How to respond to the threat from hostile drones in the UK

Islamic State (IS) has used aerial drones for reconnaissance and battlefield intelligence in Iraq and Syria and has attempted to use aerial and ground drones with explosive payloads to attack Kurdish troops. IS-directed or -inspired attacks in Australia, Canada, Denmark, the United States and France and failed or foiled attacks elsewhere, including the United Kingdom, have demonstrated the group’s desire to attack targets outside the Middle East. Given that threat is a function of capability and intent, should we therefore be concerned about the possibility of Islamic State or another terrorist group using drones to attack Western cities?

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Drugs and drones: The Crime Empire strikes back

Ever advancing remote warfare technology is being increasingly used by law enforcement agencies to counter drug trafficking. In response, drug cartels are also adopting new technology to smuggle and distribute drugs. However, the technological superiority of law enforcement-military actors is also causing criminal and militant groups to adapt by employing the very opposite tactic, by resorting to highly primitive technology and methods. In turn, society is doing the same thing, adopting its own back-to-the-past response to drug trafficking and crime.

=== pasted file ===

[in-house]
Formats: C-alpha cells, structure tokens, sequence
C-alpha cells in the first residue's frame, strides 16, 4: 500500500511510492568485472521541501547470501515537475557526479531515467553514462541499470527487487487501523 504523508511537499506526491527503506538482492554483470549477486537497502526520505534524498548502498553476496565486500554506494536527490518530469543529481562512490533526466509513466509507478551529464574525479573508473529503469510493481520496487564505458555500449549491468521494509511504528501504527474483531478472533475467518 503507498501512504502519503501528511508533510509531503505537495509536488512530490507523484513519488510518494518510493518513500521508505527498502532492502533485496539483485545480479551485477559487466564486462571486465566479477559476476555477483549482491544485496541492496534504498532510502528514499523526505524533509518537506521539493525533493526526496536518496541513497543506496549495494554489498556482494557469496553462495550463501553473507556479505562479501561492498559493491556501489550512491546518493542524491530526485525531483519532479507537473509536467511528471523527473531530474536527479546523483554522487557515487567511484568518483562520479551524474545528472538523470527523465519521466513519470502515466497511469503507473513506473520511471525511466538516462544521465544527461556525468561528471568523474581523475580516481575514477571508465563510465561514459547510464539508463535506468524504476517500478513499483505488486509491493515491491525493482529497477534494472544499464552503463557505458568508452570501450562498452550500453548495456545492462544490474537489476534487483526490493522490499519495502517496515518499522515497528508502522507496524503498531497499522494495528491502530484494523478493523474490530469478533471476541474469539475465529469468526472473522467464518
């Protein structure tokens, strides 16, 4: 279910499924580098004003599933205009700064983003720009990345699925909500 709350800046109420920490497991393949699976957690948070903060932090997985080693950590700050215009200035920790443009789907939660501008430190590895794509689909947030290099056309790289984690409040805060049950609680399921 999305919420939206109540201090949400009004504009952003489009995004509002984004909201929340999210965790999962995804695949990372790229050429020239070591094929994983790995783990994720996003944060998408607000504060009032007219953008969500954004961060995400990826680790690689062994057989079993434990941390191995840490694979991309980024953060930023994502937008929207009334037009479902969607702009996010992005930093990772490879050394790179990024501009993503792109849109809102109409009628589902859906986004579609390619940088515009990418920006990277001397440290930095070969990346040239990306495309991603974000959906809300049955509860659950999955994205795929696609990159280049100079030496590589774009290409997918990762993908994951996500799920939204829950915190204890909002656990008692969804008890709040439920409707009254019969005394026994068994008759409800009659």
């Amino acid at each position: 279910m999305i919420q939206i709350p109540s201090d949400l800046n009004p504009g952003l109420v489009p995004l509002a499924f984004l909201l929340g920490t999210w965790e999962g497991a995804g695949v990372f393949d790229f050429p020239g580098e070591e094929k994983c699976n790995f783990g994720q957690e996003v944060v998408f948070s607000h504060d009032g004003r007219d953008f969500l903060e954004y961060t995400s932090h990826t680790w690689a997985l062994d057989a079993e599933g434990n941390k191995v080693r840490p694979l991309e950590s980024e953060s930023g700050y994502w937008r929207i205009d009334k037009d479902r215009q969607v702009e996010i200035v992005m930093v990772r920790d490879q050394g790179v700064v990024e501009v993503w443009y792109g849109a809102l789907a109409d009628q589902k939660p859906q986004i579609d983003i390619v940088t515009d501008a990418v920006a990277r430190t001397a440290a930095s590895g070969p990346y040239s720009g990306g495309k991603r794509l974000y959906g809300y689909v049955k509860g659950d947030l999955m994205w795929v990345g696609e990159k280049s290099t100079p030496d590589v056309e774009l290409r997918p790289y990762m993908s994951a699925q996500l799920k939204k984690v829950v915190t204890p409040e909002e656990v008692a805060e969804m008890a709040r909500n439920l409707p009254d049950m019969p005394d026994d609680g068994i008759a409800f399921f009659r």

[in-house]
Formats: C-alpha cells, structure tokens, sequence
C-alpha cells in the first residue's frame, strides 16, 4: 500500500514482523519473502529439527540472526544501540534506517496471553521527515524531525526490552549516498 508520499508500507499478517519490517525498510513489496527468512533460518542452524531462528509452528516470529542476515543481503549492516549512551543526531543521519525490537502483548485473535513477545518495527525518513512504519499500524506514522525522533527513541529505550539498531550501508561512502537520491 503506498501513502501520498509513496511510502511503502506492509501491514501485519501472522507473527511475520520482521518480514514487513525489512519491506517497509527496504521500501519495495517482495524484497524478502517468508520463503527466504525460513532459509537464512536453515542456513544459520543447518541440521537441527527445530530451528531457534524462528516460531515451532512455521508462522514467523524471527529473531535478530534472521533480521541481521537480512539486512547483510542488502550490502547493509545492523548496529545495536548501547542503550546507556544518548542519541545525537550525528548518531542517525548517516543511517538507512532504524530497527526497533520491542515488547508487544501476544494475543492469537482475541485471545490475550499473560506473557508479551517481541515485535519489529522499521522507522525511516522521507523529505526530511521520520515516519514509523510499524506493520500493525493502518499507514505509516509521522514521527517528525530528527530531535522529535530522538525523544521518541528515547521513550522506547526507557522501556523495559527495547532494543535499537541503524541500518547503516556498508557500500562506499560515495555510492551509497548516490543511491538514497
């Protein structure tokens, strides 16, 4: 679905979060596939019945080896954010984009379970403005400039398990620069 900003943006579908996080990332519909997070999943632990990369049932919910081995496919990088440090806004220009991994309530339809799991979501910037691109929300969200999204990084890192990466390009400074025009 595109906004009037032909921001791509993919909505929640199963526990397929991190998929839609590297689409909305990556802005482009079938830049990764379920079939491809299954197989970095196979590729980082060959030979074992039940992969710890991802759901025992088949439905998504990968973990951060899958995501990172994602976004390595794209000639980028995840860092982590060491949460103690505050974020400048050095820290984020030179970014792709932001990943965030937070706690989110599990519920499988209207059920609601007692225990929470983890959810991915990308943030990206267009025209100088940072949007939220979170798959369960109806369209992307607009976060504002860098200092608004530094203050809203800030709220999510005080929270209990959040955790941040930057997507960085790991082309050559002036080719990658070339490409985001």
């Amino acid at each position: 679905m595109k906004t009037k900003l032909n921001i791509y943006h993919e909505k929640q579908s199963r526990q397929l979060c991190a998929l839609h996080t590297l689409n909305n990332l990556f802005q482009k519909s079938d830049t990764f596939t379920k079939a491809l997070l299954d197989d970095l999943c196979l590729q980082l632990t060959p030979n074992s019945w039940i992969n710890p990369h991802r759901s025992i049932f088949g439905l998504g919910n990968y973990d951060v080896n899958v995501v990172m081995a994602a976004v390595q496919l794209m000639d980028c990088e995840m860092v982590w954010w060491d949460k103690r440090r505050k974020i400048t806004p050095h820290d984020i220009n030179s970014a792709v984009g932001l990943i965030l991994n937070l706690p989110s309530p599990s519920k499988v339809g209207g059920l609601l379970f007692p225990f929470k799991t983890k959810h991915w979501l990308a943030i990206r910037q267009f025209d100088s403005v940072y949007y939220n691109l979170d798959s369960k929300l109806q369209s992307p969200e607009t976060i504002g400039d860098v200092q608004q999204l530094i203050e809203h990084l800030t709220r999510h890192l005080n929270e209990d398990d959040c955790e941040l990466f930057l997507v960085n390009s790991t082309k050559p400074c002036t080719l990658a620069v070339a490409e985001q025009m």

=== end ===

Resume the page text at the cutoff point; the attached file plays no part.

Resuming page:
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From surveillance to smuggling: Drones in the War on Drugs

In Latin America drones are being used as part of the War on Drugs as both regional governments and the US are using surveillance drones to monitor drug trafficking and find smuggling routes. However, as drones are increasingly being used by drug cartels themselves to transport drugs between countries, could Latin America find itself at the forefront of emerging drone countermeasures?

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Drone-tocracy? Mapping the proliferation of unmanned systems

While the US and its allies have had a monopoly on drone technology until recently, the uptake of military and civilian drones by a much wider range of state and non-state actors shows that this playing field is quickly levelling. Current international agreements on arms control and use lack efficacy in responding to the legal, ethical, strategic and political problems with military drone proliferation. The huge expansion of this technology must push the international community to adopt strong norms on the use of drones on the battlefield.

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